The Persistent Problem In Tech

The number of women being hired in the tech sector has increased only by 2% over the last 21 years, according to reports


The pandemic disrupted the workforce in unprecedented ways. One of the many unfortunate outcomes was its impact on women in the workforce. Women were several times more likely to lose work or leave work than their male counterparts. Unfortunately, gender disparity is and has been a persistent theme in the technology sector. Despite efforts to address this issue, the struggles continue. The pandemic has added to further setbacks.

Historically, women have long had an impact on technology by clearly demonstrating their ability to contribute in meaningful ways and by adding significant value to the development of computer programming and software development. Notable pioneers include the likes of Ada Lovelace, Grace Hopper, and Katherine Johnson, to name a few. There are many examples of the impact that women have had on building software and advancing this field. Yet, over time, the number of women computer science majors dropped to 18%. The number of women being hired in the tech sector has increased only by 2% over the last 21 years, according to reports. Women constitute just 14% of the workforce in software engineering and 25% in computer science-related jobs.

Critical Talent Needed

Programming is gender agnostic. Technology developed by a gender-diverse team will be richer in thought and perspective than that developed under the leadership of a single gender. It is critical that workplaces do what they can to address this.

With technology influencing every aspect of life, we will see an increased opening of tech jobs. We can expand this talent pool in tech by supporting and encouraging women across diverse backgrounds. You are missing out on a significant portion of the population if you aren’t addressing this opportunity and coming up with ways to attract and retain this critical segment of talent.

Be Intentional

Companies can start taking steps today to shore up their recruiting process so that it doesn’t have any unintended negative impacts on candidates. For example, ensure job listings are gender-neutral, conduct blind assessments of resumes, and train hiring managers to understand and work to remove their unconscious biases. Creating a positive and welcoming experience for women during interview process is foundational.

Before launching into hiring, though, it is important to first create an environment for all employees to thrive. This means that diversity policies must not remain on paper. Organizations need to ensure that these policies are integrated into their culture. Women in STEM fields are more likely to quit within the first few years than their counterparts in other sectors due to a lack of role models, reduced growth opportunities, and toxic work environments. Women are less likely to quit if they are working in a gender-diverse workplace.

Corporates must therefore strive to create supportive workplaces for all employees, in addition to building a culture that is serious about providing employees with equal opportunities. These are some additional areas to consider:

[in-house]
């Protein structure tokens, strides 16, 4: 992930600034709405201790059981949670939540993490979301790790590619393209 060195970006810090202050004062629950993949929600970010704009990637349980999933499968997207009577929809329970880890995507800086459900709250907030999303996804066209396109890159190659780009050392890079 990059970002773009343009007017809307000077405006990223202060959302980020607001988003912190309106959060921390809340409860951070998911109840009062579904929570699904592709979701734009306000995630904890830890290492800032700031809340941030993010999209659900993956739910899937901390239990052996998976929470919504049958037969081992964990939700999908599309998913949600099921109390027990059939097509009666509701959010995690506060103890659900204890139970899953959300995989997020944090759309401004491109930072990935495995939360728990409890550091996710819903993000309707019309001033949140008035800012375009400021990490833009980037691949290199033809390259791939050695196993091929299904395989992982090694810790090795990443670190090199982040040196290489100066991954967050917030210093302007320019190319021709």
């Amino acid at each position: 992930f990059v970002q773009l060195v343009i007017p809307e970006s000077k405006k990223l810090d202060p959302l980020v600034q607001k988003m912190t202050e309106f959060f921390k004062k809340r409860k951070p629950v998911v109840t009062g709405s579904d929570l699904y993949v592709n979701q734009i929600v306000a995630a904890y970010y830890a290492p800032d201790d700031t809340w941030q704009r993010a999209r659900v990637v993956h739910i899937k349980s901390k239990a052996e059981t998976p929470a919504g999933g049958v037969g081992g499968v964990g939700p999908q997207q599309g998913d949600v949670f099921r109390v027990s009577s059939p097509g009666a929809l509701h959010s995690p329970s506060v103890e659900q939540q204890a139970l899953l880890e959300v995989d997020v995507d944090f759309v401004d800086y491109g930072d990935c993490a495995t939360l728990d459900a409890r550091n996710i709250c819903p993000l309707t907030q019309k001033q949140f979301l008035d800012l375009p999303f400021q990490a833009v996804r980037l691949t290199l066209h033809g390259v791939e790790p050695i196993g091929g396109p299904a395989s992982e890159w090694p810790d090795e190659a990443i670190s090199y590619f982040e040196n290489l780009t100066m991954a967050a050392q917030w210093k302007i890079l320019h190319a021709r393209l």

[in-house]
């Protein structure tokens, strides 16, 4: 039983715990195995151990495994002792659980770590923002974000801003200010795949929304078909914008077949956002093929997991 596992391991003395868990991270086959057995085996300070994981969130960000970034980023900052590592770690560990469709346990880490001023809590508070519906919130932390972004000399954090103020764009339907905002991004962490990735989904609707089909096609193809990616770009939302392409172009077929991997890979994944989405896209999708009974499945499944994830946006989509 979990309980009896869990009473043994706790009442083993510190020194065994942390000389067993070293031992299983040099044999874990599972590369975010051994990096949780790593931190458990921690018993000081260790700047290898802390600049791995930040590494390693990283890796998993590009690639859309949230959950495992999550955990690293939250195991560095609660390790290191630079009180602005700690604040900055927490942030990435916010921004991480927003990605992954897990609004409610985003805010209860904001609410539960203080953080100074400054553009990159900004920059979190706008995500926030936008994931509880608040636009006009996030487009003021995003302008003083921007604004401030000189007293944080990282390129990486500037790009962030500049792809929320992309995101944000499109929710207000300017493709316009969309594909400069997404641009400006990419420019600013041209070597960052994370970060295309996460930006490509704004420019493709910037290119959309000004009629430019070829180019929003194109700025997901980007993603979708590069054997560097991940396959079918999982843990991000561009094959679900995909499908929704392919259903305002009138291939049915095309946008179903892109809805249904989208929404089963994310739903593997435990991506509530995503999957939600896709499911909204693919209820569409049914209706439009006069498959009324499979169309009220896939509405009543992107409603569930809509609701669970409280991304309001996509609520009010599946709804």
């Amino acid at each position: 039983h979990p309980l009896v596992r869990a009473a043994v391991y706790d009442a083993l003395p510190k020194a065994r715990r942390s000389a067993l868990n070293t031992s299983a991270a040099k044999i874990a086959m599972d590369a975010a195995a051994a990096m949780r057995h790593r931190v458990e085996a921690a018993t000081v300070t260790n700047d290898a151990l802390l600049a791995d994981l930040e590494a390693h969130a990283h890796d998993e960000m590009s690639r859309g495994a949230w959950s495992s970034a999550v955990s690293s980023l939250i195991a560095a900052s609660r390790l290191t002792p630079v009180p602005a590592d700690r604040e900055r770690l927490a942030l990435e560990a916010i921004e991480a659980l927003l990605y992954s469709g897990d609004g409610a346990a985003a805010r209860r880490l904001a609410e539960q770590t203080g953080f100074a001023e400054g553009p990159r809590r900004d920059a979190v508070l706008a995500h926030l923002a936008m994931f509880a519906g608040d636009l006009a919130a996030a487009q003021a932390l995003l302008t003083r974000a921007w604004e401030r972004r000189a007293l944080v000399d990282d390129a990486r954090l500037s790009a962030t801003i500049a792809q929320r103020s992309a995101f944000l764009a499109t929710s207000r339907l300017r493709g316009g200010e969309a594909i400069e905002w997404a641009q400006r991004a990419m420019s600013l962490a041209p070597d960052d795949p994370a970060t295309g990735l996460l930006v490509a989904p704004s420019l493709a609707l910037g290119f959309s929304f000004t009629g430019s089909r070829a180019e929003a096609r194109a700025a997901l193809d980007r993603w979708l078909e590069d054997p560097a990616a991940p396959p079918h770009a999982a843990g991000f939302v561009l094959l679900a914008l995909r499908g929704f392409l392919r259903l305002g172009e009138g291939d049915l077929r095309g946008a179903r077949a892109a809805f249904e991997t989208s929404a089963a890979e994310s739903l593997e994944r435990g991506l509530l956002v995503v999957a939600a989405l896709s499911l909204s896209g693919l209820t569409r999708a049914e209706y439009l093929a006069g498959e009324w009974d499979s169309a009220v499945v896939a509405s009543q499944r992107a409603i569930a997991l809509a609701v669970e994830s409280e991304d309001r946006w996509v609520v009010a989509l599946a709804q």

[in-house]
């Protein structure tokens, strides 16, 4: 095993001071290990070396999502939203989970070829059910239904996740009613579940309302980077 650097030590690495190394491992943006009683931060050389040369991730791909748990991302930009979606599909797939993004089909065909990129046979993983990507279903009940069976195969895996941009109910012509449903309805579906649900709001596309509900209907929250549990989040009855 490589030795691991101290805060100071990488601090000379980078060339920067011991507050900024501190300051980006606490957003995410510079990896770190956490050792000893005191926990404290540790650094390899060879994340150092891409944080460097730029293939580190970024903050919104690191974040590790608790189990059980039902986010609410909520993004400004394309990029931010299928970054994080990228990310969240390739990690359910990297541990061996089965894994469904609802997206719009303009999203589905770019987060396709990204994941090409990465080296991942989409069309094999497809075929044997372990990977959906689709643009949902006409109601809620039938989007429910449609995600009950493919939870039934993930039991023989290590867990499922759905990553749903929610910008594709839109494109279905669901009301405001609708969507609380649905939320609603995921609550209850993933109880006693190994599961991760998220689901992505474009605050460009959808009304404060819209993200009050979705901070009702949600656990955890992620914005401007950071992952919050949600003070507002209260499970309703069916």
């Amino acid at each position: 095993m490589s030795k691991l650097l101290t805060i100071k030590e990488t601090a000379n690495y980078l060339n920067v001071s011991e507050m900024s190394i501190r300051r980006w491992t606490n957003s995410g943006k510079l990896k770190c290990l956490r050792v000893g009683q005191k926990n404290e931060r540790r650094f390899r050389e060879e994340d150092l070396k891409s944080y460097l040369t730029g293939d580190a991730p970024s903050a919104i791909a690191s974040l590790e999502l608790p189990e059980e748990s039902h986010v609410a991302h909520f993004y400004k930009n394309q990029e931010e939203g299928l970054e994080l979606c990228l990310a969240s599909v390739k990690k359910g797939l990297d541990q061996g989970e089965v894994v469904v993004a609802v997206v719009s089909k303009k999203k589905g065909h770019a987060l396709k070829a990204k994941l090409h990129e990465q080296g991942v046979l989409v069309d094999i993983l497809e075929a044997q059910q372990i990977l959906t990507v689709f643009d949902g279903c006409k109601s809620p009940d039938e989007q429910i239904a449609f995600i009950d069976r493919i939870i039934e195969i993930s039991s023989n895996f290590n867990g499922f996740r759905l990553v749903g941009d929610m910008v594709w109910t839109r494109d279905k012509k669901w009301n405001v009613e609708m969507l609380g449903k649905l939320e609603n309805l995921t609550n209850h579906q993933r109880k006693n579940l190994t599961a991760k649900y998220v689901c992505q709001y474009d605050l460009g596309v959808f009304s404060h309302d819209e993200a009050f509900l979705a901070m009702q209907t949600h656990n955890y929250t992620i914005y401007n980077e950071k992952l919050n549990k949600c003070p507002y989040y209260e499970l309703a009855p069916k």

· Welcoming Environment: Creating a supportive culture is vital for talent attraction and retention.

o Community: Having women in leadership and management roles builds a more supportive and empathetic community. If leaders are dealing with similar or the same challenges as their colleagues in the workplace, that puts them in a position to understand and provide support.

o Flexible work: Covid 19 helped remove barriers that caused any hindrance to remote work. With more flexible work schedules, organizations are sending a message that they prioritize output rather than attendance.

o Re-entry: Welcome candidates back to the workforce that stepped away to manage personal obligations. Women are often the ones that opt for a career break, and this shouldn’t be a hinderance to getting back to work when they are ready.

· Invest in Learning & Development: The technology landscape is a fast-moving, ever-changing environment. Organizations that prioritize training and mentorship are setting the workforce up for success.

o Training: Organizations should invest in training platforms, opportunities and ensure those opportunities are applied equitably.

o Mentorship: Creating mentorship opportunities for women in technology roles can help them develop and grow and helps an organization build a pipeline of women technical leaders.

· Supportive Benefits: Benefits can make a difference. Here are some specific aspects around benefits that organizations can focus on.

o Pay Equity – Establishing rigorous pay practices that are applied fairly and consistently are important to maintaining equitable pay across genders.

o Wellness Benefits – Allowing employees to invest in their mental health and wellbeing is important, especially when work and family responsibilities are significant.

o Paid Time Off – Time off provides the flexibility to focus on family and life outside of work. This helps employees to maintain a sense of balance.

Future of Tech

Aside from establishing a work environment that is more supportive for all genders, we also need to expand the pipeline of available talent in tech. One sure-fire way to help reduce the gender gap in tech is to mentor, support and encourage young girls as they enter secondary education and show them the different career possibilities in STEM. There must also be efforts to make up the ground that was lost during the pandemic and then we need to keep pushing so women know they are welcomed, valued, and supported in the workplace, otherwise this persistent problem in technology will continue to limit the potential in this sector.

(The article has been authored by Carrie Cisek, Chief Human Resources Officer at Granicus; specifically for BW People Publication)

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